US forces have attacked al-Shabaab militants in Somalia in an operation reportedly targeting the Islamist group’s leader.
The Pentagon confirmed the strike on Monday but did not confirm its results, saying more information would be given at an “appropriate” time.
A senior Somali intelligence official said an American drone targeted its leader, Ahmed Abdi Godane, as he left a meeting of the group's top leaders.
Also known as Mukhtar Abu Zubeyr, he is the group's spiritual leader under who forged an alliance with al-Qa’ida.
Speaking on condition of anonymity, the Somali official said intelligence indicated Godane “might have been killed along with other militants” in the attack in a forest used to train fighters near Sablale district, 105 miles south of Mogadishu.
The governor of Somalia's Lower Shabelle region, Abdiqadir Mohamed Nor, told the Associated Press that the drone strike sounded like an “earthquake”.
“There was an airstrike near Sablale. We saw something,” he said after travelling through Sablale with government and African Union forces.
The action came after Somalia's forces regained control of a high-security prison in the capital that was attacked on Sunday by seven heavily armed suspected militants in an attempt to free other extremists.
Somali officials said all the seven attackers, three government soldiers and two civilians were killed.
Godka Jilacow prison is an interrogation centre for Somalia's intelligence agency and many suspected militants are believed to be held in underground cells there.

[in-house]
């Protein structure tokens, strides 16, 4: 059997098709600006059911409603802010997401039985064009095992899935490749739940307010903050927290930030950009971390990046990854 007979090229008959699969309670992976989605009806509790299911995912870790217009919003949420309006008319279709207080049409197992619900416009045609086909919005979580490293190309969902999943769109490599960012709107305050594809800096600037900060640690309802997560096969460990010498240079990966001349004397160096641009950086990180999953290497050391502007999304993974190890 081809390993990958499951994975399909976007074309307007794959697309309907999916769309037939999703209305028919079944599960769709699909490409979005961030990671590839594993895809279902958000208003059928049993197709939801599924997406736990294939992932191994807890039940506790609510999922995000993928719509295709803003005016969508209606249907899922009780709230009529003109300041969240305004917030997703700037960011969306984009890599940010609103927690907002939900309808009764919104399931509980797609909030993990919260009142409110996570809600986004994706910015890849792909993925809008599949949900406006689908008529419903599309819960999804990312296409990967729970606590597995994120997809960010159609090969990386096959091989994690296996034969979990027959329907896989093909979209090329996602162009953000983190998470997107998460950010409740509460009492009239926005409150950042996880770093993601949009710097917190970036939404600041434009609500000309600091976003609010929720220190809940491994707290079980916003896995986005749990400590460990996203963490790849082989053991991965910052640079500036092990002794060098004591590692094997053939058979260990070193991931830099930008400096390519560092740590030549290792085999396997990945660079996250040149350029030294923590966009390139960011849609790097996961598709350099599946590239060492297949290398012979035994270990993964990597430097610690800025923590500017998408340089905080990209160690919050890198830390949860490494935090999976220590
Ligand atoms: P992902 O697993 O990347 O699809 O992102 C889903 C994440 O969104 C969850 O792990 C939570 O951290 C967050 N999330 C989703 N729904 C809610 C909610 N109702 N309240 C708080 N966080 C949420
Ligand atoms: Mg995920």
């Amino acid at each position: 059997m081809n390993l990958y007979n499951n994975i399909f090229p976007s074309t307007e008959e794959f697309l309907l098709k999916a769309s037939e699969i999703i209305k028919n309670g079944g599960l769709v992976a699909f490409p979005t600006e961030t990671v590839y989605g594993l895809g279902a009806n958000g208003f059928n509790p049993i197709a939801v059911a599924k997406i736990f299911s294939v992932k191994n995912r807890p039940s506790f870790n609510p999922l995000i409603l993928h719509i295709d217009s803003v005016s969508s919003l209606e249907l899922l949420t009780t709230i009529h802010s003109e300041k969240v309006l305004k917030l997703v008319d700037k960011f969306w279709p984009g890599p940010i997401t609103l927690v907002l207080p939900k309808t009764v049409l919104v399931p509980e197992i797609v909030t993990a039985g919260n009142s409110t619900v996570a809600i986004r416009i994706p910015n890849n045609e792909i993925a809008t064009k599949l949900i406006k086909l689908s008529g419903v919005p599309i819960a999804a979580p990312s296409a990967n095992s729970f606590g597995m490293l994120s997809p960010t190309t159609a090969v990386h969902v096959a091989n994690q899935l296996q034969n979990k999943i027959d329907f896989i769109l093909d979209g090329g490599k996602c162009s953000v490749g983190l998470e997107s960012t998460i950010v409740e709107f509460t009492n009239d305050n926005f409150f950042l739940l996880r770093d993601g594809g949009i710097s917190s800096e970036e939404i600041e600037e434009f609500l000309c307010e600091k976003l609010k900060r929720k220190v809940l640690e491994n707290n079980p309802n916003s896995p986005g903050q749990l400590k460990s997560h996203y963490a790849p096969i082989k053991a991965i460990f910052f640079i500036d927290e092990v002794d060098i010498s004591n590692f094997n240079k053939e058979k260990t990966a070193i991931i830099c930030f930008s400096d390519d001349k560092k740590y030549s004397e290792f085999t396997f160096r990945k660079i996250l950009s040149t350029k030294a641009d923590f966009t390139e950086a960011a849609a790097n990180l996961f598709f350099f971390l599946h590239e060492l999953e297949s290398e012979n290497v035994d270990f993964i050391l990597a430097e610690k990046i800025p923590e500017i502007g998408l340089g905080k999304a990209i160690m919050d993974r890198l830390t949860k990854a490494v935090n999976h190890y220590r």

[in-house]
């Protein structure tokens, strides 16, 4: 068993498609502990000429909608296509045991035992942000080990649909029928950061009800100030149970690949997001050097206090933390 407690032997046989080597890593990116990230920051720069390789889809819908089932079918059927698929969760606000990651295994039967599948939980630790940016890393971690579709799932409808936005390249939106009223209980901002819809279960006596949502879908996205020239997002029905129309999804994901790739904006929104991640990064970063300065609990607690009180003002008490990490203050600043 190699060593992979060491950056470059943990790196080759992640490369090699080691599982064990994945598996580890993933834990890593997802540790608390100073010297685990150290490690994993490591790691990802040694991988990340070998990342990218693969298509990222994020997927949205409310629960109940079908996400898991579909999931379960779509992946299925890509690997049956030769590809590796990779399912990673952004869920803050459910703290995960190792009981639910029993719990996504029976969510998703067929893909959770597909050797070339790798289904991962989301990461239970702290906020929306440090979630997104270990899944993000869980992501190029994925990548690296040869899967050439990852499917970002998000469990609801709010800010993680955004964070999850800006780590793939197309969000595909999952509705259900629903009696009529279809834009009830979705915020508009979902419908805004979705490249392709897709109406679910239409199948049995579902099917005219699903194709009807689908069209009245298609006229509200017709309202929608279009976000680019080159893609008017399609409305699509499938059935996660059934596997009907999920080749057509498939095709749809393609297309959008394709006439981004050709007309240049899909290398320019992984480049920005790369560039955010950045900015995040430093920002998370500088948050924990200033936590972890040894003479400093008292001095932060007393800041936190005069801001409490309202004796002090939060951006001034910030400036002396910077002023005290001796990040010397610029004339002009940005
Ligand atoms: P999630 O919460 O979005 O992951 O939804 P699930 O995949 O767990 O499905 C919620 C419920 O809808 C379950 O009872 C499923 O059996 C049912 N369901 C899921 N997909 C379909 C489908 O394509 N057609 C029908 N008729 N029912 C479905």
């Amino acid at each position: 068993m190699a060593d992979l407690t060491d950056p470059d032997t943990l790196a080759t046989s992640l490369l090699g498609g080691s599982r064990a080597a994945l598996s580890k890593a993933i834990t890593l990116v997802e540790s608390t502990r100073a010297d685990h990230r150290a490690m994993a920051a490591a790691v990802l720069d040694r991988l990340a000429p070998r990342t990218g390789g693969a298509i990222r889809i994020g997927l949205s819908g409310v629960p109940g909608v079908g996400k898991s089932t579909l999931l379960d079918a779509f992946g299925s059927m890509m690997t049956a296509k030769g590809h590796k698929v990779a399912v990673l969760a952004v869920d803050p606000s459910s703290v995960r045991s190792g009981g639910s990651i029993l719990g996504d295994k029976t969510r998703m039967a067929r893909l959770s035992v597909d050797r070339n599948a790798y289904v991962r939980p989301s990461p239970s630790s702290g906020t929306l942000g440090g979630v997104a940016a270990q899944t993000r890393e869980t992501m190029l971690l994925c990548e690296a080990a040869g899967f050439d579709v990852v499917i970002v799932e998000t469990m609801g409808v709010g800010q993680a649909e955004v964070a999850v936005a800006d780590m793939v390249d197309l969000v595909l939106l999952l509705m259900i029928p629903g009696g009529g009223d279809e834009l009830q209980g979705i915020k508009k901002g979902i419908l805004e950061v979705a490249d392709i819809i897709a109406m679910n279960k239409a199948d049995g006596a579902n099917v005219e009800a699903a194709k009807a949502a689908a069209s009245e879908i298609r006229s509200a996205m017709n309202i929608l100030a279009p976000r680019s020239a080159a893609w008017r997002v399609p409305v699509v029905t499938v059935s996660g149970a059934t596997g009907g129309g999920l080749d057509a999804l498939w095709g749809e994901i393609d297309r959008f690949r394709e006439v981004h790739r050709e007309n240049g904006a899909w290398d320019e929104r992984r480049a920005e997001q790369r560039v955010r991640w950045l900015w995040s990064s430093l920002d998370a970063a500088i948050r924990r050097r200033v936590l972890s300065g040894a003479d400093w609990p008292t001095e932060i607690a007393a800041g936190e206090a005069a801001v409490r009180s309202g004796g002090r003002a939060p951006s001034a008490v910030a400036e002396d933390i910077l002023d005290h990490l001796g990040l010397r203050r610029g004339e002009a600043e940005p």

Al-Shabaab claimed responsibility for the attack that shattered a brief period of calm in Mogadishu after two decades of violence.
It started when a suicide bomber detonated a car full of explosives at the prison gates, followed by gunmen who fought their way inside.
Al-Shabaab was also behind a terrorist attack on a bus in Kenya last month and the shooting at the Westgate shopping centre in Nairobi that killed 67 people, including six Britons in 2013.
The US has carried out several air strikes in Somalia recent years, killing a high-ranking al-Shabaab intelligence officer in January and its top explosives expert in October.
The terrorist group has often stated that its attacks are due to the continued presence of Kenyan troops in Somalia, which were sent in 2011 to help the UN-backed government defeat al-Shabaab and other Islamist militant groups.
In retaliation it has carried out a number of attacks on Kenyan soil, killing hundreds of people.
It is now mostly active in Somalia's rural regions after being ousted from the capital by African Union forces in 2011 and military officials launched a military operation to oust al-Shabaab from its last remaining bases last week.Reuse content